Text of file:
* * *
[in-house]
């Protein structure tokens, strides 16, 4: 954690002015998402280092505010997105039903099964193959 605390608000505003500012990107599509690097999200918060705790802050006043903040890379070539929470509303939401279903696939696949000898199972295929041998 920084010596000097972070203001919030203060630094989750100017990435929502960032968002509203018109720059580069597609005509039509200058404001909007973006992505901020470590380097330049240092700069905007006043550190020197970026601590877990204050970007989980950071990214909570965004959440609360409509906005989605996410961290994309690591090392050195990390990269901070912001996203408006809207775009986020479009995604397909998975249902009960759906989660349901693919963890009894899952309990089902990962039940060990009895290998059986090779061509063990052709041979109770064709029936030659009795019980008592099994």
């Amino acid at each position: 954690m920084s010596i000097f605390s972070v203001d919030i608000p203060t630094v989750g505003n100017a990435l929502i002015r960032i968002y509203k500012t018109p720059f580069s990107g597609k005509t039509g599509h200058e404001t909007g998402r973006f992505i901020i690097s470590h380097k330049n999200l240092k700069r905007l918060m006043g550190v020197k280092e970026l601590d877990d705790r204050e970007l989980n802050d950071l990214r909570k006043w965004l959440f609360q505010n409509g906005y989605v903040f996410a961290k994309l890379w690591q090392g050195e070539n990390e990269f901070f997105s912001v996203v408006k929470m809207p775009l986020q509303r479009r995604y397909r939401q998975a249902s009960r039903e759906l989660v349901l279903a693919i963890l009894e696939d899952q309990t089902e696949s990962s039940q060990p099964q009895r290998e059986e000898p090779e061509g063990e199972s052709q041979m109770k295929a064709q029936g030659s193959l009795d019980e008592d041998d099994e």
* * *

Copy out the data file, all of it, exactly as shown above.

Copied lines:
[in-house]
């Protein structure tokens, strides 16, 4: 954690002015998402280092505010997105039903099964193959 605390608000505003500012990107599509690097999200918060705790802050006043903040890379070539929470509303939401279903696939696949000898199972295929041998 920084010596000097972070203001919030203060630094989750100017990435929502960032968002509203018109720059580069597609005509039509200058404001909007973006992505901020470590380097330049240092700069905007006043550190020197970026601590877990204050970007989980950071990214909570965004959440609360409509906005989605996410961290994309690591090392050195990390990269901070912001996203408006809207775009986020479009995604397909998975249902009960759906989660349901693919963890009894899952309990089902990962039940060990009895290998059986090779061509063990052709041979109770064709029936030659009795019980008592099994």
């Amino acid at each position: 954690m920084s010596i000097f605390s972070v203001d919030i608000p203060t630094v989750g505003n100017a990435l929502i002015r960032i968002y509203k500012t018109p720059f580069s990107g597609k005509t039509g599509h200058e404001t909007g998402r973006f992505i901020i690097s470590h380097k330049n999200l240092k700069r905007l918060m006043g550190v020197k280092e970026l601590d877990d705790r204050e970007l989980n802050d950071l990214r909570k006043w965004l959440f609360q505010n409509g906005y989605v903040f996410a961290k994309l890379w690591q090392g050195e070539n990390e990269f901070f997105s912001v996203v408006k929470m809207p775009l986020q509303r479009r995604y397909r939401q998975a249902s009960r039903e759906l989660v349901l279903a693919i963890l009894e696939d899952q309990t089902e696949s990962s039940q060990p099964q009895r290998e059986e000898p090779e061509g063990e199972s052709q041979m109770k295929a064709q029936g030659s193959l009795d019980e008592d041998d099994e």